Index To Marriages And Deaths In The New York Herald, Volume III: 1864-1870
Index To Marriages And Deaths In The New York Herald, Volume III: 1864-1870
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Index to Marriages and Deaths in the New York Herald, Volume III: 1864-1870; By James P. Maher; 873 pp.; Hardcover; Published: 2000; Reprinted: 2006; ISBN: 9780806316543; Item # CF9387D

The New York Herald commenced publication in May 1835 and ran almost continuously for the next ninety years. As a newspaper at the heart of the most vibrant metropolitan area in the United States, its news features were of wide-ranging interest; its announcements of marriages and deaths equally so, for news about vital events in people's lives was a highly valued commodity in the age before advanced communications.

The first volume of this work (see Item CF3670), which Mr. Maher compiled in 1987, indexed 38,000 death notices and 14,000 marriage notices--attesting to the Herald's extraordinary coverage of marriages and deaths. In the second volume (see Item CF9220), which covers the eight years between 1856 and 1863, he added another 27,000 marriage entries and 97,000 death notices. This volume spans the period 1864-1870 and encompasses 42,240 additional marriages and a phenomenal 165,175 death notices, while the fourth and final volume (CF9898) brings the total number of notices abstracted to 52,850 marriages and 232,325 deaths.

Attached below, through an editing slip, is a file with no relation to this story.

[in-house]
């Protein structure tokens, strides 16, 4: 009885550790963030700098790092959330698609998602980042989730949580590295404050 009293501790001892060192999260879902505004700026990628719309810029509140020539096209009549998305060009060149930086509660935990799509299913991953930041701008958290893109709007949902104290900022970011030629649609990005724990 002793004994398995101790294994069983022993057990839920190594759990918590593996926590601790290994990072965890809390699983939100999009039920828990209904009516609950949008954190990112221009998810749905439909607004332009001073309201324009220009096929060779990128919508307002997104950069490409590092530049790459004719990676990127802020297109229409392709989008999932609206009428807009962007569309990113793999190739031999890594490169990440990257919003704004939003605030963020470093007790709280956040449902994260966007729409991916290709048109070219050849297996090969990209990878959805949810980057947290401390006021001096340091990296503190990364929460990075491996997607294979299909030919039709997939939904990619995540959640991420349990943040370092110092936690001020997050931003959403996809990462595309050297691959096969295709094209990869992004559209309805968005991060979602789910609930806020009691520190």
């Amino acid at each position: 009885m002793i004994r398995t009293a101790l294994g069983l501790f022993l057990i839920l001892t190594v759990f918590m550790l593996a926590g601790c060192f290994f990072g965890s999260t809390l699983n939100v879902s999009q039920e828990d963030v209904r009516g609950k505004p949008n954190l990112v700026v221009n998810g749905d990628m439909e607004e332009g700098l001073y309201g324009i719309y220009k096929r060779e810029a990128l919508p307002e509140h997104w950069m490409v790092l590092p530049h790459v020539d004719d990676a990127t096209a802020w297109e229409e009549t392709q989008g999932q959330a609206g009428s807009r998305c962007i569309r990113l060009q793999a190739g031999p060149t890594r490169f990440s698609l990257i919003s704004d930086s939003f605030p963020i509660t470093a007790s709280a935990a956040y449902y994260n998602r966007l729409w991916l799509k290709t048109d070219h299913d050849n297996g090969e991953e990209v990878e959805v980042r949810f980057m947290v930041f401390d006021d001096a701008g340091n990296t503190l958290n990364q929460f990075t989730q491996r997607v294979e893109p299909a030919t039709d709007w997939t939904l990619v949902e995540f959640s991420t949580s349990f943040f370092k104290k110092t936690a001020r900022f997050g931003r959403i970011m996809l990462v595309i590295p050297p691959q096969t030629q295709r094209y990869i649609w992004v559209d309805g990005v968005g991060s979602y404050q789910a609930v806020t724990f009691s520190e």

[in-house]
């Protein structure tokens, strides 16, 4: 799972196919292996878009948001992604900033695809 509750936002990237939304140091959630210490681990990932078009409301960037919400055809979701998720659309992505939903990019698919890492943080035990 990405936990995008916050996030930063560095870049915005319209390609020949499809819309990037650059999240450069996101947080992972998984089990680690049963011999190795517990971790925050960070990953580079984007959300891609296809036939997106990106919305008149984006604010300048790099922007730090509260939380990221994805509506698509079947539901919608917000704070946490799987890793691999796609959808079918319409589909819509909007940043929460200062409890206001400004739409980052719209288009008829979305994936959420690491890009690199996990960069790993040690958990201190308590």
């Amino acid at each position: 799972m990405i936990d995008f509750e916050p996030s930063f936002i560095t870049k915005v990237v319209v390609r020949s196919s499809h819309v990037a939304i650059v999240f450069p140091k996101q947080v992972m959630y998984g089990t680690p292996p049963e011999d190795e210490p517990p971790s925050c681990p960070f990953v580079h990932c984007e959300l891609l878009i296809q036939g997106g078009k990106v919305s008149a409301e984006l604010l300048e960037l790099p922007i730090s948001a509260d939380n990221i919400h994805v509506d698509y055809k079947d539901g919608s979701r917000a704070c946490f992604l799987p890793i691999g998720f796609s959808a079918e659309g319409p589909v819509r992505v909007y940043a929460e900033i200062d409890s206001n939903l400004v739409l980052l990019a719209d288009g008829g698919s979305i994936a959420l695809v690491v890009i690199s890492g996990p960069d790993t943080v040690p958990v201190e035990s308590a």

Following the pattern established in the earlier volumes, the index is divided into two sections--one for marriages and one for deaths. The entries furnish the names of brides and grooms (or the late deceased) and the exact date of issue of the newspaper in which the original notice appeared. Scattered references to national and international personalities are not included, nor are periodic notices from the far western territories. Nevertheless, the extensive notices that are indexed, refer to people up and down the East Coast as well as to Midwesterners and persons from as far west as the State of California. At the back of the newest volume in the series, the researcher will find two useful appendices: (1) A list of veterans of the American Revolution whose death notices appeared in the New York Herald; and (2) A list of New York ministers and their churches in 1864/65, which may enable researchers to embellish the marriage and death data found in these volumes from church records.

This extraordinary work represents keys to further information--genealogical information otherwise well out of reach. Armed with this information, the researcher can go directly to microfilm copies of the newspaper for the complete data, or, alternatively, can request a computerized search from Mr. Maher's New York Herald database, details for which are given in the book. (Among other things, this database contains specific reference to the birthplace of 15,349 individuals of Irish origin, 2,849 Englishmen, 1,113 Scots, and 833 Germans.